God Answers Joshua and the Blind Man - Yes

Primary Pals for Teachers
Unit 14 - God Always Answers Prayer

TEXT: Joshua 10:12-14; Luke 18:35-43


The students will be able to explain that God answers some of our prayers with a Yes.


Introduction: Bring an electric clock to class, as described in the In-class Activity for this lesson. We can unplug the clock and make the hands stop, but does time stop or go backward? Tell your class that today you are going to talk about a time when that did happen—in answer to prayer.

  1. Joshua prayed for God to make the sun and moon stand still because the army of Israel was in battle with a heathen nation.
  2. God answered his prayer with a yes and stopped the sun and moon for about a whole day.
  3. In the New Testament, we read how a blind man heard Jesus passing by, and he cried out to the Master.
  4. Though people told him to be quiet, he cried out again, and Jesus called the blind man to Him.
  5. Jesus asked him what he wanted, and he requested his sight.

Climax: Again the answer was Yes, and Jesus healed the blind man's eyes.

Conclusion: There are times when God's answer to our prayers is Yes.

Response: Your students will be able to describe the prayers of the two examples given in today's text, and will tell how God responded in each case.


Joshua, an Ephraimite, son of Nun, though born in Egyptian bondage about 1500 B.C. was named, significantly, Hoshea, meaning "salvation." Two months after Israel's exodus he was appointed Moses' commander. Later he represented Ephraim in spying out Canaan and returned insisting that Israel, if faithful to God, could conquer the land. This was opposed to the majority report and almost cost him his life. Subsequently, however, for having "wholly followed the Lord," he not only escaped destruction but also received assurance, unique to himself and Caleb, of entering the Promised Land.

In the spring of 1406 B.C., Joshua was chosen by God to be Moses' successor. God promised to be with him as He was with Moses, saying, "I will not fail thee, nor forsake thee." God warned him, though, of coming apostasy, but even here God promised Joshua the successful conquest of Canaan. In just six years Joshua took the whole land, and "left nothing undone of all that the Lord commanded Moses."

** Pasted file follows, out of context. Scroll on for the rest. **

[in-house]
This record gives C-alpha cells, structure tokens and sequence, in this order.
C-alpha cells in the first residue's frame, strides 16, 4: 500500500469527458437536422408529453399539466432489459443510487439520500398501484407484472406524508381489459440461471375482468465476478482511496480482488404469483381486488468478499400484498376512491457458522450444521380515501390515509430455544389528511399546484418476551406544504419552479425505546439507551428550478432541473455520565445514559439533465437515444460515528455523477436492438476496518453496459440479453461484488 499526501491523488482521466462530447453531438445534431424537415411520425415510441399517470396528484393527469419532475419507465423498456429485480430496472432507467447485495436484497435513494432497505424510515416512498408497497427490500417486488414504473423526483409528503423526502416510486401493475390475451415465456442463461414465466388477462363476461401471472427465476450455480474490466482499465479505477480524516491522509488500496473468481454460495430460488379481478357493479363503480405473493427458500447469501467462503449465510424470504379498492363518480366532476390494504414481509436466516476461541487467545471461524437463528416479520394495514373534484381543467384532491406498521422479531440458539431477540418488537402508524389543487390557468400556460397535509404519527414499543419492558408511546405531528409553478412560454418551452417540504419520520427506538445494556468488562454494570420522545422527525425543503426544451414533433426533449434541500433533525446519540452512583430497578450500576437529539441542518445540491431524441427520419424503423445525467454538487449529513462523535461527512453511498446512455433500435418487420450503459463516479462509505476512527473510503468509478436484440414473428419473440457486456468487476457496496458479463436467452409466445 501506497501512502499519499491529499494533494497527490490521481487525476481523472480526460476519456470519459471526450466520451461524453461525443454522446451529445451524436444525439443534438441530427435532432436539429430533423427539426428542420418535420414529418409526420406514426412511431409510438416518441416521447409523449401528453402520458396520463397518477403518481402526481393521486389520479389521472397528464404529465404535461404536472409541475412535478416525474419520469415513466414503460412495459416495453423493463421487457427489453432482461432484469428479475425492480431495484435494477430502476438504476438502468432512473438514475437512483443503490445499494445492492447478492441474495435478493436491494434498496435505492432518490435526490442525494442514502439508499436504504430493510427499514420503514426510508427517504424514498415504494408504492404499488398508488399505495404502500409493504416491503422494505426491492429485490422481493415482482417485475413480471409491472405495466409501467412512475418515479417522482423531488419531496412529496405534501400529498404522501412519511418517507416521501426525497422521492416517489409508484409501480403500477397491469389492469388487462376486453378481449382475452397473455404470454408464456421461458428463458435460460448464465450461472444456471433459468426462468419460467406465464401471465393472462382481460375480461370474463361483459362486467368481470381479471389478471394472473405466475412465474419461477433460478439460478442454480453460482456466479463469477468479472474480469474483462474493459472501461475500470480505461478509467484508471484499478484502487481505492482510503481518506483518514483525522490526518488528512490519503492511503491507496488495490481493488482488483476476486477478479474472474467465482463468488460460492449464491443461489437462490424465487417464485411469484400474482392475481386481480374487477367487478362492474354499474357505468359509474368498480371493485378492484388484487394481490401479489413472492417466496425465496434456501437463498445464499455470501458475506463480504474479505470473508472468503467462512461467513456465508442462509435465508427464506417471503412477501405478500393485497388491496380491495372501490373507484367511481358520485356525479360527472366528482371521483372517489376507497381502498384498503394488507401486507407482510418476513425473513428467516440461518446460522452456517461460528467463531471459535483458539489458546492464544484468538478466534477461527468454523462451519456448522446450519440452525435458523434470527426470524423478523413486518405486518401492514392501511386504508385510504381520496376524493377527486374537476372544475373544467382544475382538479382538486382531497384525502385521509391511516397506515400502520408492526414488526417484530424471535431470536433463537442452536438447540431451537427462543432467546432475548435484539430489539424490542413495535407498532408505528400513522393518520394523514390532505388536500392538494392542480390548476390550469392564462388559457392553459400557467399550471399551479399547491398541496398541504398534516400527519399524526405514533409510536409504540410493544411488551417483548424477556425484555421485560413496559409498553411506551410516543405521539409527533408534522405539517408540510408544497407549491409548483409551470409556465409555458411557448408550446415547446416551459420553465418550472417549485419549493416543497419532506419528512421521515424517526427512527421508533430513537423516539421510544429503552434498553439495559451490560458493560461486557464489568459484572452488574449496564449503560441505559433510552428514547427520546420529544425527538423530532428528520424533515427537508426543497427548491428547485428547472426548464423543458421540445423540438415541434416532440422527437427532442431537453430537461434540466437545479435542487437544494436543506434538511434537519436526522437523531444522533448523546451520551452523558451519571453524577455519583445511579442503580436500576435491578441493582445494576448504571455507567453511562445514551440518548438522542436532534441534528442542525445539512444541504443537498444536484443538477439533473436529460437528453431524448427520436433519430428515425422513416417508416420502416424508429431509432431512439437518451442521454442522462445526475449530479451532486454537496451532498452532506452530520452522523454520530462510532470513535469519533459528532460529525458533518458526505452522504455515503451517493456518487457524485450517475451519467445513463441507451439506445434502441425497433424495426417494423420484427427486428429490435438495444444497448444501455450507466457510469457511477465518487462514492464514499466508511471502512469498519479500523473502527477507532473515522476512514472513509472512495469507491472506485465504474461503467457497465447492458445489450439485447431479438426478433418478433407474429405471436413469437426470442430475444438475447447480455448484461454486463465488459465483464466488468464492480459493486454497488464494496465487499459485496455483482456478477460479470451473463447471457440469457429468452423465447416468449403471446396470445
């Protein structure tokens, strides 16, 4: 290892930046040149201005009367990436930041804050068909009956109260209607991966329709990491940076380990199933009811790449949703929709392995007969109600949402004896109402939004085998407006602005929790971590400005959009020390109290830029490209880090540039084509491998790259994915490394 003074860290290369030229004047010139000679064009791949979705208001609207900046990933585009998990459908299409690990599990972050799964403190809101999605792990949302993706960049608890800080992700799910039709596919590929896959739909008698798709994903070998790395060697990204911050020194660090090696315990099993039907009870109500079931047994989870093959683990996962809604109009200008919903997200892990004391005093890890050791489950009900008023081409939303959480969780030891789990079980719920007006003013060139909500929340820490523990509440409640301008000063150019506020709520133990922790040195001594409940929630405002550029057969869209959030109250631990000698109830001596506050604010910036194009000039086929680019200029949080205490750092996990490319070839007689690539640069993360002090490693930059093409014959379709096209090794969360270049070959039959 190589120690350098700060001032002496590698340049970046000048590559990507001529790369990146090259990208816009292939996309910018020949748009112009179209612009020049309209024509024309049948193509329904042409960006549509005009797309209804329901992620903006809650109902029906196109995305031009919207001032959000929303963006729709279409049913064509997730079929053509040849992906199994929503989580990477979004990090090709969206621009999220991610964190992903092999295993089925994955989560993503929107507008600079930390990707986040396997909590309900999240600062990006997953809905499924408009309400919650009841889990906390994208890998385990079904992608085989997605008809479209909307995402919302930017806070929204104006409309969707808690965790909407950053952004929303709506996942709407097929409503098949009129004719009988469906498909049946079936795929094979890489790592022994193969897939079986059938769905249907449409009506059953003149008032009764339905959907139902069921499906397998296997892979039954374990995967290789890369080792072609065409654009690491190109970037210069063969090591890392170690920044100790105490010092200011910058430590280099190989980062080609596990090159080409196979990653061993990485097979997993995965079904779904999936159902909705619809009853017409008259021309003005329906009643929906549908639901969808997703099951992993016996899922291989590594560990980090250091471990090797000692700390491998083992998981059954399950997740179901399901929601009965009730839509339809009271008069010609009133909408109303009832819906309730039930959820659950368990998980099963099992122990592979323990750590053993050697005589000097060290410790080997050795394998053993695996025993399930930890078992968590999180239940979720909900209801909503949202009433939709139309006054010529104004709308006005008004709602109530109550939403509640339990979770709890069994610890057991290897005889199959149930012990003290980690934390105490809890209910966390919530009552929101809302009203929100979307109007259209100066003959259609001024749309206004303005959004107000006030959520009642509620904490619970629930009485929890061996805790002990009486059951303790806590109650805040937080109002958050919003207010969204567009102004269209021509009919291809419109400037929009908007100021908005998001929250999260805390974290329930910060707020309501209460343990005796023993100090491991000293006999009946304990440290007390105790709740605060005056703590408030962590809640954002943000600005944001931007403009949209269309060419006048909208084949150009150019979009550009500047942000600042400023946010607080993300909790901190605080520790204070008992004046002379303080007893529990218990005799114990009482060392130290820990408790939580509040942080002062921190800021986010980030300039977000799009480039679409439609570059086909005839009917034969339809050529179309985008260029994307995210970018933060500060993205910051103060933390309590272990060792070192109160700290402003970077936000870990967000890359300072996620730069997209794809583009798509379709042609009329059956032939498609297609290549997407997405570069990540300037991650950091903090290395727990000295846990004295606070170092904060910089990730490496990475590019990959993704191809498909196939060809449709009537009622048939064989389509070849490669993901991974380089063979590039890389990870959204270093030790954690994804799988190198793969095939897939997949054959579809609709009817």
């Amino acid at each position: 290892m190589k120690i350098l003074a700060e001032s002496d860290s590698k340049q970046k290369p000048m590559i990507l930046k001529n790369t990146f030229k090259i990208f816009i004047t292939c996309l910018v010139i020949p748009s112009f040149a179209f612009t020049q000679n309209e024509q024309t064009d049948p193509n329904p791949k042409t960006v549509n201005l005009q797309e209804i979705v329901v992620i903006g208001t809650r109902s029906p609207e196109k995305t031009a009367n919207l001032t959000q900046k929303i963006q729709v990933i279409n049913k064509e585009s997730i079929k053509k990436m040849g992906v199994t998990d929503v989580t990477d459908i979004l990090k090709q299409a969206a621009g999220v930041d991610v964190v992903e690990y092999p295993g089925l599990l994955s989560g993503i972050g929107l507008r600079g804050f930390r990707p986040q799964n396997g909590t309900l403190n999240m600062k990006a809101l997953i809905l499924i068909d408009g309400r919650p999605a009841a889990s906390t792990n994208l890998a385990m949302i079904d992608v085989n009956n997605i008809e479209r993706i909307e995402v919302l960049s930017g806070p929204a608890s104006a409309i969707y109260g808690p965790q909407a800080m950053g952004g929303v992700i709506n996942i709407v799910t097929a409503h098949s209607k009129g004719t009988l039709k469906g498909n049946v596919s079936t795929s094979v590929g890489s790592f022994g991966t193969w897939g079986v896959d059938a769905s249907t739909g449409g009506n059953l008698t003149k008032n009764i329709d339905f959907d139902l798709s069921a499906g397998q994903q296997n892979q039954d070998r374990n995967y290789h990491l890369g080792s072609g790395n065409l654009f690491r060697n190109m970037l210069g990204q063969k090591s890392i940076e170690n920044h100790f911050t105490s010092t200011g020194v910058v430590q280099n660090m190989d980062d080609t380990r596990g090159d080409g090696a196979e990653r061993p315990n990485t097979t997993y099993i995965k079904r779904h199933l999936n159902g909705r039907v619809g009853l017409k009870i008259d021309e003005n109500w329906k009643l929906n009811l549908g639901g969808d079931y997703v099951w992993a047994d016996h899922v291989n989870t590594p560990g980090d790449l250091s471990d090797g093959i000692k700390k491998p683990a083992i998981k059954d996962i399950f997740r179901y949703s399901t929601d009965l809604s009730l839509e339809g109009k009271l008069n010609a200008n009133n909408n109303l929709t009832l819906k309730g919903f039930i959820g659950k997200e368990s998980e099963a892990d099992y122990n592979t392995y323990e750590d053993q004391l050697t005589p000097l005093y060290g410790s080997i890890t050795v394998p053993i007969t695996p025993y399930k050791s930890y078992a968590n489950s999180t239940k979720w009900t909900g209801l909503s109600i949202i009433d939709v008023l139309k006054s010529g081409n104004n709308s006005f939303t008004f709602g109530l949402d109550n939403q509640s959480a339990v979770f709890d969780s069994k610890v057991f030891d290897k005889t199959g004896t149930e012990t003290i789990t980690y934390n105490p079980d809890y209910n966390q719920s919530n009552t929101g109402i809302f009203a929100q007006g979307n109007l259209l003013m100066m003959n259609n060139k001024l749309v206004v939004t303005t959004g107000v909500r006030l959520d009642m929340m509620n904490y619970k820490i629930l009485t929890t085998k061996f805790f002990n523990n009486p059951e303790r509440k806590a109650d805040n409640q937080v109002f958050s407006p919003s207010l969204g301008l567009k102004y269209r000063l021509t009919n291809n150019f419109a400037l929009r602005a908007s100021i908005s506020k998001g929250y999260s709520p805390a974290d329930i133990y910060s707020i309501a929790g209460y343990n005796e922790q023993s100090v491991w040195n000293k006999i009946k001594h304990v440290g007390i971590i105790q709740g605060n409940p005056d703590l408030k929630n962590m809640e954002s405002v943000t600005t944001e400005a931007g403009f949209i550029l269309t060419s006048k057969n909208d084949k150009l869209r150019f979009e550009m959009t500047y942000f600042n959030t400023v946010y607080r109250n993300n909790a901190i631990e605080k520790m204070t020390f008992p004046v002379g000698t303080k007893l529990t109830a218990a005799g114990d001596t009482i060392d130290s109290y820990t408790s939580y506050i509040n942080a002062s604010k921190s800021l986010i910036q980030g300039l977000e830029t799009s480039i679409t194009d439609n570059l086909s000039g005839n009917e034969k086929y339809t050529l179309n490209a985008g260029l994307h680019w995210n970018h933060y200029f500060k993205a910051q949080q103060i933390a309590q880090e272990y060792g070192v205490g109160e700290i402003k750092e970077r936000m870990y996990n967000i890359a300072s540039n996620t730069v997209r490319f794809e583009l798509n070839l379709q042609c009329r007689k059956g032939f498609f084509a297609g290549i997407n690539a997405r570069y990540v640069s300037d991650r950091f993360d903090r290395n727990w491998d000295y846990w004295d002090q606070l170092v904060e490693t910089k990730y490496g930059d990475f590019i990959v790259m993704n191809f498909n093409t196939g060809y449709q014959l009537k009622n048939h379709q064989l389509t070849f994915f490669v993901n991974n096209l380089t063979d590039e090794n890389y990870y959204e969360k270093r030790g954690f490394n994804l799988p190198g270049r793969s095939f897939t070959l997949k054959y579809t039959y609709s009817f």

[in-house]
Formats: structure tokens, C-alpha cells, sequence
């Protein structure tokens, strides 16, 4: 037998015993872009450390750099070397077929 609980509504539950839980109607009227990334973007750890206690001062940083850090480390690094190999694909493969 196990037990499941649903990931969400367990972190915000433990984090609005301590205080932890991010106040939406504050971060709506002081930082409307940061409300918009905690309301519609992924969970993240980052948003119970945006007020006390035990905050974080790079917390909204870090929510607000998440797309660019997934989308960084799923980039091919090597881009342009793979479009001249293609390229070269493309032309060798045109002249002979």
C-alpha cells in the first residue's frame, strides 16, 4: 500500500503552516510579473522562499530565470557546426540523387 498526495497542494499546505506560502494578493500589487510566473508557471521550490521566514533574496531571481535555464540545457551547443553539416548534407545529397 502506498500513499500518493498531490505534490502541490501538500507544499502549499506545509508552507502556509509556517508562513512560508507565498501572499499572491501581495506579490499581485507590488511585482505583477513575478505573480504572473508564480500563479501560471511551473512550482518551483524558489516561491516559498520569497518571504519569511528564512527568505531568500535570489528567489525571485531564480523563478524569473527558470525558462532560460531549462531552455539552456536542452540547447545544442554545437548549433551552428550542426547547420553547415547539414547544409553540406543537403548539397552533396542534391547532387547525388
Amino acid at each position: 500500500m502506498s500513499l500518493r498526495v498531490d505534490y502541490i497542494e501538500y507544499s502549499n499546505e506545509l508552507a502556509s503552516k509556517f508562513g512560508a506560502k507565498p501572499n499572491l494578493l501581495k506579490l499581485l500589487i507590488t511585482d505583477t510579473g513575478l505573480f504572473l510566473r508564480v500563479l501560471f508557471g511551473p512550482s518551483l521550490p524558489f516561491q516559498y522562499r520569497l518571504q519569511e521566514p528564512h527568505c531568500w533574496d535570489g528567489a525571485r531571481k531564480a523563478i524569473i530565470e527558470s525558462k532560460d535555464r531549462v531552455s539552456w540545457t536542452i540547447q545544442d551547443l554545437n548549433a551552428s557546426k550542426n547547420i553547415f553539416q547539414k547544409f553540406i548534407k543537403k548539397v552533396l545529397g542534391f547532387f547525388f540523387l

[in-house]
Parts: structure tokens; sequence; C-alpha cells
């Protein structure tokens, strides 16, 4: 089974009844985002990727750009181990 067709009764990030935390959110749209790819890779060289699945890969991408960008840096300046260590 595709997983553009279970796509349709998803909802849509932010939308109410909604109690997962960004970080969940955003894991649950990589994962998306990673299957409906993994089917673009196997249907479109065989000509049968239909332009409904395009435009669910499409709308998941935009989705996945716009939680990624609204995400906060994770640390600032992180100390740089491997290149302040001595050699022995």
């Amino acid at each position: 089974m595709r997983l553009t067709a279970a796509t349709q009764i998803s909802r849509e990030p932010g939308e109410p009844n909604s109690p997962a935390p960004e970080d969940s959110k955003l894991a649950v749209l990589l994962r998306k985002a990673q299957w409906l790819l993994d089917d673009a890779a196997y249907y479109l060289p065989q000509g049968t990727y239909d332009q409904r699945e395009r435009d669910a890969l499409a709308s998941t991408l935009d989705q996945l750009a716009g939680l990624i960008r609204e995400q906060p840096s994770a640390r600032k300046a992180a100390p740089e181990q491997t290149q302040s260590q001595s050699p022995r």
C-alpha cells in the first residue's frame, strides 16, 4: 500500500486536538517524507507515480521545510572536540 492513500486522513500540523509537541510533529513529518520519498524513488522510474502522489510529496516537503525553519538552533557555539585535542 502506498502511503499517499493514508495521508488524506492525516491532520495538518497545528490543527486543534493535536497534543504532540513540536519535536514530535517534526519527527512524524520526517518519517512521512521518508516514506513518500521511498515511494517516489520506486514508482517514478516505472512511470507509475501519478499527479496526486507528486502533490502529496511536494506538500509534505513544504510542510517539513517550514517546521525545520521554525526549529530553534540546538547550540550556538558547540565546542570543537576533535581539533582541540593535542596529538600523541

It was God's presence with Joshua that brought the victories in the many battles against the Canaanites. When Israel was defeated, it was because sin was in the camp. Many times Israel faced overwhelming odds, but God's miraculous power intervened and the victory was won. It was not the numbers or the skills of the armies of Israel but God who had promised: "I have delivered them into thine hand." Joshua believed God. He dared to command the sun to stand still upon Gibeon and the moon in the valley of Ajalon. God didn't fail him.

Ajalon was a city of Dan assigned to the Levite sons of Kohath. It is identified today with the modern Yalo, 14 miles from Jerusalem, north of the Jaffa road.

Our God is not just a God of Old Testament times but He also revealed Himself through the ministry of Jesus. The blind man that Jesus healed as He came toward Jericho, had to exercise the same faith that Joshua had in God Jehovah. And it is faith in God and obedience to His Word that brings answers to prayer today.


  • Use a sandbox with dolls, Fisher-Price figures, or Playmobile figures. Make a sun and moon of construction paper to hang over the box. Show the children what the sun and moon usually do, then explain what the sun and moon did after Joshua prayed and asked God to help him.